To understand the scandal of this particular chinkhoswe as simply “another gay marriage” is actually a profound misreading, a truncated and partial one. And we need to read the court documents and Malawi legal documents and historical and anthropological documents if our engagements with this case aim to engage with Malawi, not simply read it as a case of African homophobia.
A Newsweek journalist criticized gay actors claiming that “it’s ok for straight actors to play gay” but “it’s rare for someone to pull off the trick in reverse”. The article argues that out gay actors are not believable as straight characters and points specifically to Sean Hayes and Jonathan Groff. The article has spawned controversy and a response letter from Kristen Chenoweth**.
A recent poll of Maryland voters has found that 46% favor same-sex marriage and 44% are opposed while 10% have no opinion. Comparing this poll with those from previous years, it seems that Maryland voters are slowly shifting towards a majority favoring same-sex marriage and supporting the recognition of the rights of couples married in other states.
Recently the administration of Hope College in Michigan brought their policy on homosexuality up for a review. Hope College, a traditionally Christian college, was addressing the concerns of petitioners who began mobilizing in 2009 after the administration did not allow a screening of the film “Milk” to be held on campus.
All of these stories represent an array of differing aspects of the Queer/Race crossroads. The queering of individuals in the arts, in politics, and in education are all hot button issues going on at the moment. I thought that it was important to find articles that were both positive and negative. While the writer of the first article is, in my opinion, setting the image of gay actors back 50 years (if not more), the poll made me feel a bit more optimistic about the acceptance of queer individuals. I also thought it was interesting to read about the “gay policy” of a religious college. Being a product of public schools for my whole life, I can’t imagine going to a college that would have a policy that condemns homosexuality but “supports fair and kind treatment for people with homosexual orientation”. How is it “fair” to condemn someone’s identity whether sexual, racial, etc.? Even more surprising to me was the Newsweek article’s criticism of out gay actors. The article seriously implied that gay actors would have better careers if they did not come out. By criticizing both Hayes and Groff, both of whom have recently officially come out, the writer is supporting a culture in which actors stigmatize themselves.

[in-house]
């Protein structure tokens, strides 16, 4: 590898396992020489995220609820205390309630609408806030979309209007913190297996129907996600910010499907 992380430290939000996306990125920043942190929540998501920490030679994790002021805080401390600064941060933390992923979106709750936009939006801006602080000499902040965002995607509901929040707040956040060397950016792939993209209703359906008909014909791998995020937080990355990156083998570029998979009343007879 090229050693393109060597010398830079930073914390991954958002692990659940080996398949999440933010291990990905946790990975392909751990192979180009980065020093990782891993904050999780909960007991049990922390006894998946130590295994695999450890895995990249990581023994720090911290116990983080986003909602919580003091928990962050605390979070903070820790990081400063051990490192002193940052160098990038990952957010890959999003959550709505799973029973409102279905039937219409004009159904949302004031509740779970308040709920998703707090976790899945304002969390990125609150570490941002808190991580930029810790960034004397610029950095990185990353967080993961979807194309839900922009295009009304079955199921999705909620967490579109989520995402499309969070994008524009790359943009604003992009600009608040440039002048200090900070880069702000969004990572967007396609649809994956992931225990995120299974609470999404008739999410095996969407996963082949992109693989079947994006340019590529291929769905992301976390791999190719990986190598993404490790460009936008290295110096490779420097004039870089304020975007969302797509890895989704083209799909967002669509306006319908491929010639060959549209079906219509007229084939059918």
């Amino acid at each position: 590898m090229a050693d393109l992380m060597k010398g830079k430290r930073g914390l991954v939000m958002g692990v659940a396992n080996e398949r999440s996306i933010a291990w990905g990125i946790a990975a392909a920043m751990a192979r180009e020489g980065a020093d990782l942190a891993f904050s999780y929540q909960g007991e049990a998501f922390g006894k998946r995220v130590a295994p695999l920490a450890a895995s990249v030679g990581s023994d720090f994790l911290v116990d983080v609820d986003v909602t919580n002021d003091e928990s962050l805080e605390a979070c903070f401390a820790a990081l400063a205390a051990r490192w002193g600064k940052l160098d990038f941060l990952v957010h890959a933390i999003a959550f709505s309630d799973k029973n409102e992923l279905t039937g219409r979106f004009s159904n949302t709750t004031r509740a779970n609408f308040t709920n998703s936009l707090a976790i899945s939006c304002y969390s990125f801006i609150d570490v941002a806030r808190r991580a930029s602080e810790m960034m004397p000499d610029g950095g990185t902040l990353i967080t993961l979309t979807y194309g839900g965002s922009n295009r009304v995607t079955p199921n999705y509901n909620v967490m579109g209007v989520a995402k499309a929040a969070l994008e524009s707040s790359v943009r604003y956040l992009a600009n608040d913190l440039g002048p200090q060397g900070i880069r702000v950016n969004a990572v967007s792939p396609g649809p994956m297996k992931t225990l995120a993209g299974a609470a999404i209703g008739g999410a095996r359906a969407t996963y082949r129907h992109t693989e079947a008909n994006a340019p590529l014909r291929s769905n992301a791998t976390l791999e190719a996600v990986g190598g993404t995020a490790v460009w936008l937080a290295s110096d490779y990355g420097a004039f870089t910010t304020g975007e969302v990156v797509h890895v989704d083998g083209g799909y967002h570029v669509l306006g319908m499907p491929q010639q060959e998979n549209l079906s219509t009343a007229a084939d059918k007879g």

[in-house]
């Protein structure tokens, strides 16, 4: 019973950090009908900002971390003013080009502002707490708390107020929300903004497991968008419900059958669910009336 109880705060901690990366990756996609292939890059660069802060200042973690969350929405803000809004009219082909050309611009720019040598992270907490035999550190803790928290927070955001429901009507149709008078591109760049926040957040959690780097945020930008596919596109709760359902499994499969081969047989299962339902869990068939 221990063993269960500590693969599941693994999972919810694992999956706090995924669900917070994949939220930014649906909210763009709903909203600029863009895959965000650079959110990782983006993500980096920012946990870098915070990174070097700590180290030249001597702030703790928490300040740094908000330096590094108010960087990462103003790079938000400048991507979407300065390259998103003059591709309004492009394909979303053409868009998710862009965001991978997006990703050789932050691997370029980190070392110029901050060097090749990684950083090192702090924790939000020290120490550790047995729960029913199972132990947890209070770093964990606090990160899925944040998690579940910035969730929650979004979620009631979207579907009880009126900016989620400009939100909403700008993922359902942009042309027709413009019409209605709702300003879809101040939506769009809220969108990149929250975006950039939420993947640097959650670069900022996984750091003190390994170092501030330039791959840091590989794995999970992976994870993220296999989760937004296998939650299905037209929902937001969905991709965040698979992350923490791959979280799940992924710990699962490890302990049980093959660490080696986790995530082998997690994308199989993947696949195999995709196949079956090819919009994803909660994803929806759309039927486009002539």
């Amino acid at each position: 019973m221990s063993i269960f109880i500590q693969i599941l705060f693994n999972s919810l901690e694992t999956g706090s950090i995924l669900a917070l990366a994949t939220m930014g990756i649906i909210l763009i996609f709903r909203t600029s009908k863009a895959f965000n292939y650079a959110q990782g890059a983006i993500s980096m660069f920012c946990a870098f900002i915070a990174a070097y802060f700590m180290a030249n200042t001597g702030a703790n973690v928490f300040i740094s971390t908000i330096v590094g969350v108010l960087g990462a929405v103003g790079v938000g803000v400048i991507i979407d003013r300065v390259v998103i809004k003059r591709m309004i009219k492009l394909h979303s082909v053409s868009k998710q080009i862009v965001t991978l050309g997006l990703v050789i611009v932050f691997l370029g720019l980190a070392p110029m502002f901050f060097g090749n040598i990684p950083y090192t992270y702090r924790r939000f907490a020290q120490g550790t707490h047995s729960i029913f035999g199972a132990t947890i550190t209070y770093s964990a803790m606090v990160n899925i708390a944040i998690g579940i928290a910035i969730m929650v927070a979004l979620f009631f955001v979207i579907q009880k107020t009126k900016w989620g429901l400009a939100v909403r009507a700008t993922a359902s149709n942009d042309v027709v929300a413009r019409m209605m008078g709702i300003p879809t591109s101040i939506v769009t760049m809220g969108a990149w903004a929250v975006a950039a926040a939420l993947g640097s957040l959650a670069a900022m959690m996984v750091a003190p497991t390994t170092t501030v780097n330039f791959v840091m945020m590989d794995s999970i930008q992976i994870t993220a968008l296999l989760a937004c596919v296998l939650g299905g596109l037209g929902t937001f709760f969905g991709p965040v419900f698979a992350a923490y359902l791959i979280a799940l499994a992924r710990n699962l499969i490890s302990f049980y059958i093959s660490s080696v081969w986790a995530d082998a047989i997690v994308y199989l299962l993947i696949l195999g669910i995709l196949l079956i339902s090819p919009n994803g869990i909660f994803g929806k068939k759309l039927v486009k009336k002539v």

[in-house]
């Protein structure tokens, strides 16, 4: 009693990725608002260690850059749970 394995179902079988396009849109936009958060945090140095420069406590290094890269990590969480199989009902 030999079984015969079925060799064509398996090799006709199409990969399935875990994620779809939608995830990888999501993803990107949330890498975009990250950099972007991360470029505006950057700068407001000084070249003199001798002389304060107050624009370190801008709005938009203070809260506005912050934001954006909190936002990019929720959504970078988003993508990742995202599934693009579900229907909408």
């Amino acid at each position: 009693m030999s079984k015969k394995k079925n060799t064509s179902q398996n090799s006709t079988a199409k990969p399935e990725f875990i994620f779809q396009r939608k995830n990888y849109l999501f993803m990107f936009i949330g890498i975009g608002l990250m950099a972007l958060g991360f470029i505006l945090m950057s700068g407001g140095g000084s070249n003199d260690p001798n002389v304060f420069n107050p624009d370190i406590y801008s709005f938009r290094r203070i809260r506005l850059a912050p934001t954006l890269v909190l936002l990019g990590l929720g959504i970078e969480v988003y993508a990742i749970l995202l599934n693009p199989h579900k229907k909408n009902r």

This has to be one of the most interesting news article I have seen this year. Found on BrokenCountry.com, a current events website, a lesbian lawmaker by the name of Christine Johnson, 41, of Utah is carrying a baby for a local gay couple. This brave surrogate mother says her reasons for doing this is because of the hardships many gay and lesbian couples have to endure when adopting a child. In the article it reads: “Johnson offered to be a surrogate at no cost to save the Salt Lake City men the prohibitive cost of hiring one-as much as $100,000. Johnson said she’s aware that many lawmakers in conservative Utah think a child does best with both a mother and a father. She predicts the men will be ‘wonderful parents.’” The baby is siad to be due on June 21, 2010.
This issue speaks highly to a lot of issues. For one thing, and the most important, it shows that there are people out there, even those who hold high political ranks and have political clout, stand behind the notion that people of the LGBT community make wonderful parents. In addition, it shows that gender and sexual orientation should be the last thing on peoples mind and more about giving a child a loving and caring home.
Kristi Martin, May 6th, 2010. Blog #1
1. Hospital rights for LGBT couples
President Obama issues a letter to the Department of Health and Human Services that ensures LGBT couples have the same visitation rights. It applies to hospitals that accept Medicare or Medicaid funds.
I personally think this is a step long overdue. The idea that you may have to die alone, in a hospital, because you’re gay doesn’t sit very well with me. People who receive the death penalty seem to have more rights. I think it should be my decision who I want making my medical decisions for me when I cannot, especially on my death bed. I appreciate what Obama said in his memo, “And it means that all too often, people are made to suffer or even to pass away alone, denied the comfort of companionship in their final moments while a loved one is left worrying and pacing down the hall.” The quote is so simple that it makes the issue seem that much more awful. Why have people of the LGBT community been denied this for so long? I mean the right to marry whoever you want is arguable, with ideas such as religion and tradition, but when it comes to health-related emergencies I think people need to be a little more open-minded.